I don't see what's pseudoscientific about proposing that parallel mythologies may arise from different cultures creating stories based on observations of the same astronomical phenomena. There's no other good explanation for why we have so many deep parallels in the mythologies of wildly divergent cultures. The idea that they were based on primitive astronomy seemed substantially LESS hoodoo than most of the other explanations I've heard. We have a lot of theories as to why cultures that have been geographically separated for millenia develop parallel myths... but none of them make any goddamm sense. For an anthropologist it's one of our most awesome and frustrating mysteries, and Hamlet's mill offers a possible explanation that is at least as plausible as, say, "the collective unconscious." (Note: I'm a Jungian and am a big fan of the collective unconscious. I actually prefer that explanation, but this one was interesting enough to cause me to at least consider it).

    Basically the prevailing theory about the development of mythology and its relationship to astronomy is this:

    1) Mythology comes from basically nowhere... people just make it up. Then they do some astronomical observations and name things they observe after those mythological figures. Finally, we actually learn how to study Astronomy.

    Hamlet's Mill instead posits the following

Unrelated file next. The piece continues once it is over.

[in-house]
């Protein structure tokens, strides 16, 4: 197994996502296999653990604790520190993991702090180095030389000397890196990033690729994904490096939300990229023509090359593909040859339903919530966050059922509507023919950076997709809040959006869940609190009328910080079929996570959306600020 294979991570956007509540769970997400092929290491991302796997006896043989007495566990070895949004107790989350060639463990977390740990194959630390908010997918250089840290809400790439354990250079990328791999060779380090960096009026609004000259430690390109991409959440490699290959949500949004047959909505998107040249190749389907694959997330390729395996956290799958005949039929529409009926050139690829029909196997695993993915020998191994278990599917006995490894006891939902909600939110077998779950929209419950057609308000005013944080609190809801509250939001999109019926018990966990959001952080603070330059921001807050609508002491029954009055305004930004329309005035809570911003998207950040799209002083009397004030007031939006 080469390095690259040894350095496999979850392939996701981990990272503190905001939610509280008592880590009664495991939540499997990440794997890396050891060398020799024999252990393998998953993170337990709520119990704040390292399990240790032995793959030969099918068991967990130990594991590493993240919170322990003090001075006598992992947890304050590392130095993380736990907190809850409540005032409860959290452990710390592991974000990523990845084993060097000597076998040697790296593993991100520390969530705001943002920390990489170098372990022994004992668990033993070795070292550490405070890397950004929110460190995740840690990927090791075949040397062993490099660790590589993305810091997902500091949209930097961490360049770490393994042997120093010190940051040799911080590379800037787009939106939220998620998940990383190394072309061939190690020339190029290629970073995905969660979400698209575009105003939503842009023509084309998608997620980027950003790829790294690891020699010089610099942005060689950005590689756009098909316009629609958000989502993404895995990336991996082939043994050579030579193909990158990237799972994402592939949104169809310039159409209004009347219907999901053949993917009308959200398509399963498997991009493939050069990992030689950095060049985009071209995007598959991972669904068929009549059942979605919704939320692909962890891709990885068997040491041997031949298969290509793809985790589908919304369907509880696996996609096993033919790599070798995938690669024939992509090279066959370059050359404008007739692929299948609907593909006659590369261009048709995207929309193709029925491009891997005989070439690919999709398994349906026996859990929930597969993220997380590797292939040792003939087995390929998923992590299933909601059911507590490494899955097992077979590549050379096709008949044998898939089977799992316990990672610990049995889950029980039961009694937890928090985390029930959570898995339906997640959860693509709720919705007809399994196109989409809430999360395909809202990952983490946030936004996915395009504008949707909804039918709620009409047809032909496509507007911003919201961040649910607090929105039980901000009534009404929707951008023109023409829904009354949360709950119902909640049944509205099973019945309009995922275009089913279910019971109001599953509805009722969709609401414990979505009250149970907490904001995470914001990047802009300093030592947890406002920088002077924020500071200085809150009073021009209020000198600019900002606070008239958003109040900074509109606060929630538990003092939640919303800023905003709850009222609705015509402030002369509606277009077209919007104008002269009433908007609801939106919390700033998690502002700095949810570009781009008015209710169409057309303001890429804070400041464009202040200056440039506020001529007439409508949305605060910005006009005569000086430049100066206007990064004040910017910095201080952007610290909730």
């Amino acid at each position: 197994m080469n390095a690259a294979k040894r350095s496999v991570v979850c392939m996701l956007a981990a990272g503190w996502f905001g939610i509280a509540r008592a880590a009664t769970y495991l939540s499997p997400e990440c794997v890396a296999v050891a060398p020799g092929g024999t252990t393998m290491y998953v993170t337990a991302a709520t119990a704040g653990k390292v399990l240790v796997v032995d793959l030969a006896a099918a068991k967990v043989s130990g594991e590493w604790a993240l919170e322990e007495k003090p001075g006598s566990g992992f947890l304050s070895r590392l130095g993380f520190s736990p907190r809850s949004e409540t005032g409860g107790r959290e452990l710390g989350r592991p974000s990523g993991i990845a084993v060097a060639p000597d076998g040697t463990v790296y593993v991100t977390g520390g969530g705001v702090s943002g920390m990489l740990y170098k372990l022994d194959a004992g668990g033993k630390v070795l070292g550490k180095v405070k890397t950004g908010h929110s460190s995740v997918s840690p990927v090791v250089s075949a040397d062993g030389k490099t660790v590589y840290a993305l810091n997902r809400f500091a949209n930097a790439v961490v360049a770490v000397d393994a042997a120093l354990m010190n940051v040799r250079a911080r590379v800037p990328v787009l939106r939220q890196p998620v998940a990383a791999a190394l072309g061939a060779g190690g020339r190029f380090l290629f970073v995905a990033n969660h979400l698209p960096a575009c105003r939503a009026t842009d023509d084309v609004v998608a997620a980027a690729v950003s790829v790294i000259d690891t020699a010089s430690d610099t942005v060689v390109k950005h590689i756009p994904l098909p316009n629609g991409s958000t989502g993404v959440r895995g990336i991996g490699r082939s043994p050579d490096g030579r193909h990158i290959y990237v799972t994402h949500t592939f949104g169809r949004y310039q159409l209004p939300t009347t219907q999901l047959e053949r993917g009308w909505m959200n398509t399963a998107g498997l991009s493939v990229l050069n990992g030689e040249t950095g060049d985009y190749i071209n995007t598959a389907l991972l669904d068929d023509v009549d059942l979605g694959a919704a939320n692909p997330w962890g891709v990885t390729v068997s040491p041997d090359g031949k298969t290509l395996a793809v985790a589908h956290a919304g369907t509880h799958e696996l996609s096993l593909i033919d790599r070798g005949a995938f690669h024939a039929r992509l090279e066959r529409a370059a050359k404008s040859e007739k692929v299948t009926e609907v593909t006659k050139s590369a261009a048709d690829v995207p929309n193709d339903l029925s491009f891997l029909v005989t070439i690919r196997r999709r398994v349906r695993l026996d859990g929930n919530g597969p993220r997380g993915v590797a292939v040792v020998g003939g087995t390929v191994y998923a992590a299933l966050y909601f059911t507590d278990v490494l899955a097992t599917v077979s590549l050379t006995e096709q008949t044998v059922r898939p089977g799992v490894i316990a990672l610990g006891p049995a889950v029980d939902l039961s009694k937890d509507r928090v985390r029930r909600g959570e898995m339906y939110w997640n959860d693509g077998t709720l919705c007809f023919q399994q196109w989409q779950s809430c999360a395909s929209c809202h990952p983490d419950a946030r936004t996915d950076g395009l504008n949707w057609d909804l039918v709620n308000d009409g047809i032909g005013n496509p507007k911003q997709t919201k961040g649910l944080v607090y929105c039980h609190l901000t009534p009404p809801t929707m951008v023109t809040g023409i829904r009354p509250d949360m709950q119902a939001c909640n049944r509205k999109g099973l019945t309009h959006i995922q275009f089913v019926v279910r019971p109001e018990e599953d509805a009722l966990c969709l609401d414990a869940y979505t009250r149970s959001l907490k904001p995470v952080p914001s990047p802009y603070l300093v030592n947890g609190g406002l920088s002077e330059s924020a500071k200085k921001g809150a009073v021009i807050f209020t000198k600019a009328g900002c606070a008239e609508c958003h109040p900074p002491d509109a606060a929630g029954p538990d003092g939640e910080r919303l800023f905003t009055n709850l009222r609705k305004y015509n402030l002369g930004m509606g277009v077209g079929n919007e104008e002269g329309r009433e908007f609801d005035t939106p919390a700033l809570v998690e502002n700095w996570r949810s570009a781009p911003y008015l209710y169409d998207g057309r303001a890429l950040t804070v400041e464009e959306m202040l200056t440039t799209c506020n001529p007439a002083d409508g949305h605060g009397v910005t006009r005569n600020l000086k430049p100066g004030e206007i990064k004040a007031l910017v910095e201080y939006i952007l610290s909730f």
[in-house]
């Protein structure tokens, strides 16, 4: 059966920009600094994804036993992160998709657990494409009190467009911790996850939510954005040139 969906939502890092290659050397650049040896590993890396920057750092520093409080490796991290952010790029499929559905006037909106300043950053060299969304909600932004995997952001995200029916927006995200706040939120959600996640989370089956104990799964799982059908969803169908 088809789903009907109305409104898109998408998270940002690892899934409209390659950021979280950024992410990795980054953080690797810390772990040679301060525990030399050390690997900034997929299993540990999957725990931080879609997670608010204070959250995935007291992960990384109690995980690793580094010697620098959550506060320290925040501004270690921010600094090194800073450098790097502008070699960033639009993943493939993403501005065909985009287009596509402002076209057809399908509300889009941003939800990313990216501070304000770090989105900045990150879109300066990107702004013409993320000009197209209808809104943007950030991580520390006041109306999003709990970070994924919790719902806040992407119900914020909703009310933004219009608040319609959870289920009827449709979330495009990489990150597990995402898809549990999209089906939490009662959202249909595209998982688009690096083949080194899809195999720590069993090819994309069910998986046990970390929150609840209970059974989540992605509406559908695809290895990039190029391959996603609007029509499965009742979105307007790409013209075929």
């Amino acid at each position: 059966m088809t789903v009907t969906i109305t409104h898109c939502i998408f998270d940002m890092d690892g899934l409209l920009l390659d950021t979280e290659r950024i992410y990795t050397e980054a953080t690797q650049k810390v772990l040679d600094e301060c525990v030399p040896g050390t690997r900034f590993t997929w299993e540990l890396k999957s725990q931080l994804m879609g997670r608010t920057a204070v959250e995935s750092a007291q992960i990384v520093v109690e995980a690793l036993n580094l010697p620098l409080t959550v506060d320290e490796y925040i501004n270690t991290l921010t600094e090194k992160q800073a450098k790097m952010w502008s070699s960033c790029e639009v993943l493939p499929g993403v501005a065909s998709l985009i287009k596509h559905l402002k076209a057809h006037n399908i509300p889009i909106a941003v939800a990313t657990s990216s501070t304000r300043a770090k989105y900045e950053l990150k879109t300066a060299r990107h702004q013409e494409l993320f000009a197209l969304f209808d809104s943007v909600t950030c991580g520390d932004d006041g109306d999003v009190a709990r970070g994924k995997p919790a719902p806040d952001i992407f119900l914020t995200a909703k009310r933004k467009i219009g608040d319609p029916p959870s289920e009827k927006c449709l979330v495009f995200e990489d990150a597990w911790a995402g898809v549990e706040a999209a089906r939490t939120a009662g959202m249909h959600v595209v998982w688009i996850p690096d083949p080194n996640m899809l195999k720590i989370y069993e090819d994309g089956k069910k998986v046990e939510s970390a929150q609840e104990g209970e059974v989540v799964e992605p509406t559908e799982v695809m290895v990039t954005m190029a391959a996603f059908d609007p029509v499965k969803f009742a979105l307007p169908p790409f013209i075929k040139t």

2) A long time ago people looked at the stars and kept loose track of their movements in a sort of primitive Astronomy. They they based myths on these observations. Later we rediscovered these observations through modern Astronomy.

    Now a lot of this rests upon the idea that pre-greek civilizations may have discovered and been aware of the Precession of the Axis, and that a lot of stories are based on the precession. There's no concrete proof that this happened, sure, but we have very little knowledge of many early civilizations. The idea that they might have noticed and remarked upon something as monumental as the precession doesn't seem that outlandish.

    Edit: Precession. Stupid flawed spellcheck.

    Cultural Geek Girl on
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  • CouscousCouscous Registered User regular
    edited October 2010
    Sometimes a story about a jackass snake causing the first humans to sin and get kicked out of a utopia is a story about a jackass snake causing the first humans to sin and get kicked out of a utopia. Well, that and a story about why snakes don't have legs.

    Couscous on
  • MrMisterMrMister A pup must first get in the water to be successful as a seal!Registered User regular
    edited October 2010
    Hamlet's Mill instead posits the following

    2) A long time ago people looked at the stars and kept loose track of their movements in a sort of primitive Astronomy. They they based myths on these observations. Later we rediscovered these observations through modern Astronomy.

    1) Perhaps many human societies had thunder and fertility gods because many human societies had thunder, and, well, sex. There are plenty of parallels in material conditions to draw.